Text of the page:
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Who can forget Clifford the Big Red Dog and the Berenstein Bears? These were two book series I really enjoyed as a kid and had several of each. Interestingly enough, they were both turned into animated TV shows as well! In the Clifford books, we read about the times and adventures of Clifford and his owner - a little girl named Emily. Problem is, Clifford is bigger than a 2-story house, so taking care of a dog that size always tends to be an adventure! In the Berenstain Bears books, we read about Ma and Pap bear and their cubs Brother and Sister bear. Ma was the strict but loving parent, while Pa was more dim-witted. Brother and Sister were typical kids, getting into situations we could all identify with (not wanting to clean up their room, being afraid of the dark, sibling fights, etc).

Love You Forever was one of those books that you HAD to read with your parent (especially your mom), as it tells the story of a mom taking care of and loving her son throughout the years, no matter what he's done, how he's dressing, or how old he's gotten and reciting a special little poem to him every night. At the end it even has a cute, sweet twist!

If You Give a Mouse a Cookie
If You Give a Mouse a Cookie was another one I used to practically memorize. The story starts out with the main character (a little boy) telling us that if you give a mouse a cookie, he'll want a glass of milk to go with it. However, as we learn throughout the next 30 or so pages, the mouse doesn't just stop there - one thing he wants and gets leads to something else he wants (and gets). This classic eventually spun off a number of other similar stories, such as If You Give a Pig a Party/Pancake, If You Give a Cat a Cupcake, and If You Give a Moose a Muffin.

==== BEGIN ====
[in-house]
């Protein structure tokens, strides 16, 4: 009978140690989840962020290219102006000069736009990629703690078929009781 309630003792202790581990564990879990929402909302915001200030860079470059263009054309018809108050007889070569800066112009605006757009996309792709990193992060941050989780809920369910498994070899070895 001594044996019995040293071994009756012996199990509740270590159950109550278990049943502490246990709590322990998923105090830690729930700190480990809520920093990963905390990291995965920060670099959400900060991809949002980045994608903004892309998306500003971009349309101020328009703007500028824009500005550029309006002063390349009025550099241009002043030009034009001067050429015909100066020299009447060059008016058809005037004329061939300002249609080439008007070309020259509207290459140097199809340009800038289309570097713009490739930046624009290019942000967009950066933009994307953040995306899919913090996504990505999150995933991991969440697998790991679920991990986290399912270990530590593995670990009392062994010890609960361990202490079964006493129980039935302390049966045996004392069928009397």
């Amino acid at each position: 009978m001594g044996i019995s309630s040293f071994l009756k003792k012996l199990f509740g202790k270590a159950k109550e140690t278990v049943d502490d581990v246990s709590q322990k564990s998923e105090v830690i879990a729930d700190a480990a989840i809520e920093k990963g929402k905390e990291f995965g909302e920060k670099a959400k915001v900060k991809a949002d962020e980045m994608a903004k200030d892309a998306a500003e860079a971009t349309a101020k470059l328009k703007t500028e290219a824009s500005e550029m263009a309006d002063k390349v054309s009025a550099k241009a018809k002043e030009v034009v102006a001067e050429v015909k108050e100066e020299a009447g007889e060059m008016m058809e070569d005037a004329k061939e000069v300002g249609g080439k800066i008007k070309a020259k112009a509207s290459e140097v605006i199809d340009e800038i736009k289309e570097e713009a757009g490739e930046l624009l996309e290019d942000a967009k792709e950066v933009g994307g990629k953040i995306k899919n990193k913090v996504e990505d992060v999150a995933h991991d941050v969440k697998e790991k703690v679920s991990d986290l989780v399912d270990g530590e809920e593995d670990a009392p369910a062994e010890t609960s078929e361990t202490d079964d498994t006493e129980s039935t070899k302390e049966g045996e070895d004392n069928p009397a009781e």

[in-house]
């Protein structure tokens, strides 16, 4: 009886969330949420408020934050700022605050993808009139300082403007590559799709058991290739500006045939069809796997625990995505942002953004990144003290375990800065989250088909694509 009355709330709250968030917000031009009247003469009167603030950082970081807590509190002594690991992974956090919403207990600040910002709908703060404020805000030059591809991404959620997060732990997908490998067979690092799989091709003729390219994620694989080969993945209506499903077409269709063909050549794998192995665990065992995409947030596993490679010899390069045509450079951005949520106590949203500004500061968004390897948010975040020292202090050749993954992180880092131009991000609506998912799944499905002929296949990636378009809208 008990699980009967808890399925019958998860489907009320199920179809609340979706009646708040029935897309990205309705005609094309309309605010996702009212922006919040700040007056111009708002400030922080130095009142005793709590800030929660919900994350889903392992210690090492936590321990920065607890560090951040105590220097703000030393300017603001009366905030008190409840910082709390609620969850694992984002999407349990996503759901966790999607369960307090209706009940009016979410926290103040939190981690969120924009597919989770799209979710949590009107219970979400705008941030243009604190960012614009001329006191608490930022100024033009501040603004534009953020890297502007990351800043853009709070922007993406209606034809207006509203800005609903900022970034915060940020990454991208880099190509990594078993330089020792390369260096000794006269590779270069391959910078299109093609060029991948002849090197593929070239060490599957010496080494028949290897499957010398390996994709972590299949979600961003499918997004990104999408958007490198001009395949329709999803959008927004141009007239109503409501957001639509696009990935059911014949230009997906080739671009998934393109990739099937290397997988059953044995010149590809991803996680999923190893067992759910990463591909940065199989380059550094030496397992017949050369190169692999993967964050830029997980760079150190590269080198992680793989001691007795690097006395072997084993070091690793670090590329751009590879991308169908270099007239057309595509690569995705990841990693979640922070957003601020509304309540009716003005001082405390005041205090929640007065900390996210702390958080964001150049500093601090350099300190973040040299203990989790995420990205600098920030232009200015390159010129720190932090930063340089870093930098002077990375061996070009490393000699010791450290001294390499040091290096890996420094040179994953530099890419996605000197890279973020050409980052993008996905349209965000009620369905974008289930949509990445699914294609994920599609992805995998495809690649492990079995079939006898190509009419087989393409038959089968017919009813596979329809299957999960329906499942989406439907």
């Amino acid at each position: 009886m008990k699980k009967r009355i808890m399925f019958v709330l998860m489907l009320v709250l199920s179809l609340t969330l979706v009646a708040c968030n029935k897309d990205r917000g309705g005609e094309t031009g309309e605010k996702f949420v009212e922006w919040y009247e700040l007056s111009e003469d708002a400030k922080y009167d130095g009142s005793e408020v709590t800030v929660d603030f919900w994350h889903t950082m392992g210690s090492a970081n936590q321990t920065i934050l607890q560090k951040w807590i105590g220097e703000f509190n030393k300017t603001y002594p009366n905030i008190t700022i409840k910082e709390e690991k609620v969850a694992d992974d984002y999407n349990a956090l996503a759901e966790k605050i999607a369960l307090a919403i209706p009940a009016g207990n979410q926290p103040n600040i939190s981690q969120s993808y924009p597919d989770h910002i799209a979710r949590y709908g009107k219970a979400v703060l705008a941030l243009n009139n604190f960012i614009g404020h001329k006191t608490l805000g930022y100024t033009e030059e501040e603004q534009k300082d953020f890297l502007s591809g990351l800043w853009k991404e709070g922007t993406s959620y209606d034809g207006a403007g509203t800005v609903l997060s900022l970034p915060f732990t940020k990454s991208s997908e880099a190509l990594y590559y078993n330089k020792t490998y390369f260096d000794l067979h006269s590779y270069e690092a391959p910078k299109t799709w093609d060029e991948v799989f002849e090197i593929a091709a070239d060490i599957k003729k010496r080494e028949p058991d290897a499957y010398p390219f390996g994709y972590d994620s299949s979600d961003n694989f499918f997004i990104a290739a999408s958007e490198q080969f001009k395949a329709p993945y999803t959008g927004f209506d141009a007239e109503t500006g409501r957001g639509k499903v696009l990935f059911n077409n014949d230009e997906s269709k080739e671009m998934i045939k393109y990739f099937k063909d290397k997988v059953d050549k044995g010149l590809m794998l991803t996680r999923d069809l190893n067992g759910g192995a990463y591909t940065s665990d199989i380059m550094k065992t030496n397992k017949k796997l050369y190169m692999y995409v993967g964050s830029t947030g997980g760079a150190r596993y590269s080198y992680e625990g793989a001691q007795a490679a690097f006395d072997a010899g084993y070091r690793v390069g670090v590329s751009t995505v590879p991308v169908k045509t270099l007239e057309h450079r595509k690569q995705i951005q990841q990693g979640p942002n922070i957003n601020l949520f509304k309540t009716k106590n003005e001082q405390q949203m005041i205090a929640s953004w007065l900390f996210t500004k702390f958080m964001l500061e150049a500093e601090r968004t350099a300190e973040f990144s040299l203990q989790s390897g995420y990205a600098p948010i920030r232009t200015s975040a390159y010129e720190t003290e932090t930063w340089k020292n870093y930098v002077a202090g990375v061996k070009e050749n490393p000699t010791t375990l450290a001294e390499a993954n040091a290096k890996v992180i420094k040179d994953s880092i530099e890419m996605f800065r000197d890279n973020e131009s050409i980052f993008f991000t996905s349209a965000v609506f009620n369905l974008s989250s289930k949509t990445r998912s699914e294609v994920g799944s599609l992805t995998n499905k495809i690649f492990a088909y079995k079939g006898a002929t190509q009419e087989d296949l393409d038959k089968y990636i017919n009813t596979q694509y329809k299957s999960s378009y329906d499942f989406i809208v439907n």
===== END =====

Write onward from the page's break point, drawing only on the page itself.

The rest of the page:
The Little Engine that Could is another one of those classic stories that everyone from my generation knows. "I think I can, I think I can..." was often a phrase we would say from the book while trying to do something. In this one, a bunch of toys are trying to hitch a ride to the other side of a huge mountain. The bigger Shiny New Engine and Big Strong Engine tell them "I can not, I can not" as they are too proud to do the job. The Little Blue Engine though, despite not being as new or as big and strong as the other engines, decides to tackle the task, even though not everyone thinks he can do it. Using his "I think I can, I think I can" mantra, the Little Blue Engine proves them all wrong!

A perfect book for bedtime, Goodnight Moon is another classic that most from my generation won't forget. Told in rhyme, we say goodnight to all the objects in a room, as we get to view some really neat illustrations. There's also a little mouse that pops up at various points throughout the book.